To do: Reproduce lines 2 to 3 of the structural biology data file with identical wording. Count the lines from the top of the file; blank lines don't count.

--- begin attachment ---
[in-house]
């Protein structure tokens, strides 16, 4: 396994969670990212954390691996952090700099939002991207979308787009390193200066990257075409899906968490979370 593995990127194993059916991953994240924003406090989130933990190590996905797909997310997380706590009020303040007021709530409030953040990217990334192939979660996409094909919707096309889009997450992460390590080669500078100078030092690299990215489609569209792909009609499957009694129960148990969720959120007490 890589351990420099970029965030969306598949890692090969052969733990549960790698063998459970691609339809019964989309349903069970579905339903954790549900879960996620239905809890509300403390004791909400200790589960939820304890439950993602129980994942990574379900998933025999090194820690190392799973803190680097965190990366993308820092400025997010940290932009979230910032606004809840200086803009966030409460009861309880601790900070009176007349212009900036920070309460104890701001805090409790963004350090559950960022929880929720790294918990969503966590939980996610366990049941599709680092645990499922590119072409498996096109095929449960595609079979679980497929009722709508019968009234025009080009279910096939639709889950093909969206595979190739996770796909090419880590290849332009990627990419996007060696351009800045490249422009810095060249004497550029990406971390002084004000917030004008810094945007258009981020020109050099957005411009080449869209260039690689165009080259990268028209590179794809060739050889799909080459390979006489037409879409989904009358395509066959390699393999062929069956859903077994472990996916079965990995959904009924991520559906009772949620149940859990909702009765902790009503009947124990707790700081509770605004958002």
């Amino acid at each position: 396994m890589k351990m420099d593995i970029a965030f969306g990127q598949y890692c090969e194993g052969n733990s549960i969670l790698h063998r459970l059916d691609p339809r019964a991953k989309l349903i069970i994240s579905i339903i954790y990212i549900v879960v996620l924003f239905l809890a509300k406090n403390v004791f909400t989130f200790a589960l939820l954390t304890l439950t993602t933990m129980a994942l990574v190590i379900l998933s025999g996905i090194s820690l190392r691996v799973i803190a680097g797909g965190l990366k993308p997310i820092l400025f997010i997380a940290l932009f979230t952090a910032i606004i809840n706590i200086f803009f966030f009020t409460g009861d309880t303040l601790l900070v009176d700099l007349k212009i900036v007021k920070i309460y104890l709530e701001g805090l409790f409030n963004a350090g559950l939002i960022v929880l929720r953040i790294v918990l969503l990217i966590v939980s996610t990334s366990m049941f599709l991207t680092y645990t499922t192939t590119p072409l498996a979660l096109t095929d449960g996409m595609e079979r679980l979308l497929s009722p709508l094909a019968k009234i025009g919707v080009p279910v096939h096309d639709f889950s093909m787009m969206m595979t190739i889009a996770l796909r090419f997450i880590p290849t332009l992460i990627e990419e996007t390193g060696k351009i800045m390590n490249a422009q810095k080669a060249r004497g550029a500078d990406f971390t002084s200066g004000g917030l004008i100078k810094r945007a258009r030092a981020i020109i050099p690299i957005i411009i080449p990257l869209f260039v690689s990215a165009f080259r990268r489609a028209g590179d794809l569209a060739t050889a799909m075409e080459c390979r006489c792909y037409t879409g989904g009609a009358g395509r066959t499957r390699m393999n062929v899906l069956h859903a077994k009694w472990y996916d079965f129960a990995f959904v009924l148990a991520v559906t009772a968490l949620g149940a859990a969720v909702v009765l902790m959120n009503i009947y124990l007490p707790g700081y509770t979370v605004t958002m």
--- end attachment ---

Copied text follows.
């Protein structure tokens, strides 16, 4: 396994969670990212954390691996952090700099939002991207979308787009390193200066990257075409899906968490979370 593995990127194993059916991953994240924003406090989130933990190590996905797909997310997380706590009020303040007021709530409030953040990217990334192939979660996409094909919707096309889009997450992460390590080669500078100078030092690299990215489609569209792909009609499957009694129960148990969720959120007490 890589351990420099970029965030969306598949890692090969052969733990549960790698063998459970691609339809019964989309349903069970579905339903954790549900879960996620239905809890509300403390004791909400200790589960939820304890439950993602129980994942990574379900998933025999090194820690190392799973803190680097965190990366993308820092400025997010940290932009979230910032606004809840200086803009966030409460009861309880601790900070009176007349212009900036920070309460104890701001805090409790963004350090559950960022929880929720790294918990969503966590939980996610366990049941599709680092645990499922590119072409498996096109095929449960595609079979679980497929009722709508019968009234025009080009279910096939639709889950093909969206595979190739996770796909090419880590290849332009990627990419996007060696351009800045490249422009810095060249004497550029990406971390002084004000917030004008810094945007258009981020020109050099957005411009080449869209260039690689165009080259990268028209590179794809060739050889799909080459390979006489037409879409989904009358395509066959390699393999062929069956859903077994472990996916079965990995959904009924991520559906009772949620149940859990909702009765902790009503009947124990707790700081509770605004958002």
């Amino acid at each position: 396994m890589k351990m420099d593995i970029a965030f969306g990127q598949y890692c090969e194993g052969n733990s549960i969670l790698h063998r459970l059916d691609p339809r019964a991953k989309l349903i069970i994240s579905i339903i954790y990212i549900v879960v996620l924003f239905l809890a509300k406090n403390v004791f909400t989130f200790a589960l939820l954390t304890l439950t993602t933990m129980a994942l990574v190590i379900l998933s025999g996905i090194s820690l190392r691996v799973i803190a680097g797909g965190l990366k993308p997310i820092l400025f997010i997380a940290l932009f979230t952090a910032i606004i809840n706590i200086f803009f966030f009020t409460g009861d309880t303040l601790l900070v009176d700099l007349k212009i900036v007021k920070i309460y104890l709530e701001g805090l409790f409030n963004a350090g559950l939002i960022v929880l929720r953040i790294v918990l969503l990217i966590v939980s996610t990334s366990m049941f599709l991207t680092y645990t499922t192939t590119p072409l498996a979660l096109t095929d449960g996409m595609e079979r679980l979308l497929s009722p709508l094909a019968k009234i025009g919707v080009p279910v096939h096309d639709f889950s093909m787009m969206m595979t190739i889009a996770l796909r090419f997450i880590p290849t332009l992460i990627e990419e996007t390193g060696k351009i800045m390590n490249a422009q810095k080669a060249r004497g550029a500078d990406f971390t002084s200066g004000g917030l004008i100078k810094r945007a258009r030092a981020i020109i050099p690299i957005i411009i080449p990257l869209f260039v690689s990215a165009f080259r990268r489609a028209g590179d794809l569209a060739t050889a799909m075409e080459c390979r006489c792909y037409t879409g989904g009609a009358g395509r066959t499957r390699m393999n062929v899906l069956h859903a077994k009694w472990y996916d079965f129960a990995f959904v009924l148990a991520v559906t009772a968490l949620g149940a859990a969720v909702v009765l902790m959120n009503i009947y124990l007490p707790g700081y509770t979370v605004t958002m």